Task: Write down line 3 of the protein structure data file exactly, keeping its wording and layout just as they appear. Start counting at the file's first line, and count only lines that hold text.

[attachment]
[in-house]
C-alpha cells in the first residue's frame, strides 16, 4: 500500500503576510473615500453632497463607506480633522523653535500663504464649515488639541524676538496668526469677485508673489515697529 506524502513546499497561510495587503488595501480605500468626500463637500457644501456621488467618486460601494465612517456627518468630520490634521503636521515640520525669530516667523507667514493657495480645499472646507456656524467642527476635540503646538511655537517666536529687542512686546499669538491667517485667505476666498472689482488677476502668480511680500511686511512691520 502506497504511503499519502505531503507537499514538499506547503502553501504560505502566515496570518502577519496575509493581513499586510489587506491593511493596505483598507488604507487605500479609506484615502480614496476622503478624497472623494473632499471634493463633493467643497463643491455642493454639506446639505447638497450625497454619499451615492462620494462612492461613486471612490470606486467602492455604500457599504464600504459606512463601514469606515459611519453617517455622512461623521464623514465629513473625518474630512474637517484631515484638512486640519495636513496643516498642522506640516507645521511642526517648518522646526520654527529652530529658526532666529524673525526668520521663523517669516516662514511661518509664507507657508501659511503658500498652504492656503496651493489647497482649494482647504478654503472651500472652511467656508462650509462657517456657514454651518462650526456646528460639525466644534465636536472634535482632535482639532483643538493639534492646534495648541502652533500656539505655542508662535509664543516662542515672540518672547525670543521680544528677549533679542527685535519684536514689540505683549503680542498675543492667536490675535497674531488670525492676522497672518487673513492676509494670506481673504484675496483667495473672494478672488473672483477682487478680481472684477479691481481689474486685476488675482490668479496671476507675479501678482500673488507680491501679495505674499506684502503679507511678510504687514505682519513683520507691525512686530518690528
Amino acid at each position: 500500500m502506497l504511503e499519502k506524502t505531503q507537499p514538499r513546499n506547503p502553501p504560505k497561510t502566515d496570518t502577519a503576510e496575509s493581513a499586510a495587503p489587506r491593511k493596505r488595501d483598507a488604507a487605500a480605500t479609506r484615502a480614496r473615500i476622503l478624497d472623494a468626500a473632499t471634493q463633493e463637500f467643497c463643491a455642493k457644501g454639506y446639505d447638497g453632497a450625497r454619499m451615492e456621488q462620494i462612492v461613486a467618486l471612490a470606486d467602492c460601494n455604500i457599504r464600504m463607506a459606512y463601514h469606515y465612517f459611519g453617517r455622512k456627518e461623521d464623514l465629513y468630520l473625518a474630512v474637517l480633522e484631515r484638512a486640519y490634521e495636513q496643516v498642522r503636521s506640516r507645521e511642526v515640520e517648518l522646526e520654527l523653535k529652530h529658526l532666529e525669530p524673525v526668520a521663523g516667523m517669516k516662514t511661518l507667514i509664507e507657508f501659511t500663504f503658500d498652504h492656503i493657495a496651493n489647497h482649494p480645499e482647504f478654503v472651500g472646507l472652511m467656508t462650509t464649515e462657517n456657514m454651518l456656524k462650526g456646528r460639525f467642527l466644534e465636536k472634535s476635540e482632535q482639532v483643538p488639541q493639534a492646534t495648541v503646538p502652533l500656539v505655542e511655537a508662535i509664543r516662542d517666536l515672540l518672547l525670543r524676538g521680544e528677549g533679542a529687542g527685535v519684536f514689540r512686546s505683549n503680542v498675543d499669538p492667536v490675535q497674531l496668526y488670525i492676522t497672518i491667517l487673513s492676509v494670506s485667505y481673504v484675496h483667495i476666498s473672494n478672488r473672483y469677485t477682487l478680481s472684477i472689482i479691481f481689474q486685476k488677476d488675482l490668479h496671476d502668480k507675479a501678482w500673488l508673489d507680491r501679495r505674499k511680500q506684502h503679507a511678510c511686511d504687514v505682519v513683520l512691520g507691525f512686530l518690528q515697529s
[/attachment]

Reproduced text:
Amino acid at each position: 500500500m502506497l504511503e499519502k506524502t505531503q507537499p514538499r513546499n506547503p502553501p504560505k497561510t502566515d496570518t502577519a503576510e496575509s493581513a499586510a495587503p489587506r491593511k493596505r488595501d483598507a488604507a487605500a480605500t479609506r484615502a480614496r473615500i476622503l478624497d472623494a468626500a473632499t471634493q463633493e463637500f467643497c463643491a455642493k457644501g454639506y446639505d447638497g453632497a450625497r454619499m451615492e456621488q462620494i462612492v461613486a467618486l471612490a470606486d467602492c460601494n455604500i457599504r464600504m463607506a459606512y463601514h469606515y465612517f459611519g453617517r455622512k456627518e461623521d464623514l465629513y468630520l473625518a474630512v474637517l480633522e484631515r484638512a486640519y490634521e495636513q496643516v498642522r503636521s506640516r507645521e511642526v515640520e517648518l522646526e520654527l523653535k529652530h529658526l532666529e525669530p524673525v526668520a521663523g516667523m517669516k516662514t511661518l507667514i509664507e507657508f501659511t500663504f503658500d498652504h492656503i493657495a496651493n489647497h482649494p480645499e482647504f478654503v472651500g472646507l472652511m467656508t462650509t464649515e462657517n456657514m454651518l456656524k462650526g456646528r460639525f467642527l466644534e465636536k472634535s476635540e482632535q482639532v483643538p488639541q493639534a492646534t495648541v503646538p502652533l500656539v505655542e511655537a508662535i509664543r516662542d517666536l515672540l518672547l525670543r524676538g521680544e528677549g533679542a529687542g527685535v519684536f514689540r512686546s505683549n503680542v498675543d499669538p492667536v490675535q497674531l496668526y488670525i492676522t497672518i491667517l487673513s492676509v494670506s485667505y481673504v484675496h483667495i476666498s473672494n478672488r473672483y469677485t477682487l478680481s472684477i472689482i479691481f481689474q486685476k488677476d488675482l490668479h496671476d502668480k507675479a501678482w500673488l508673489d507680491r501679495r505674499k511680500q506684502h503679507a511678510c511686511d504687514v505682519v513683520l512691520g507691525f512686530l518690528q515697529s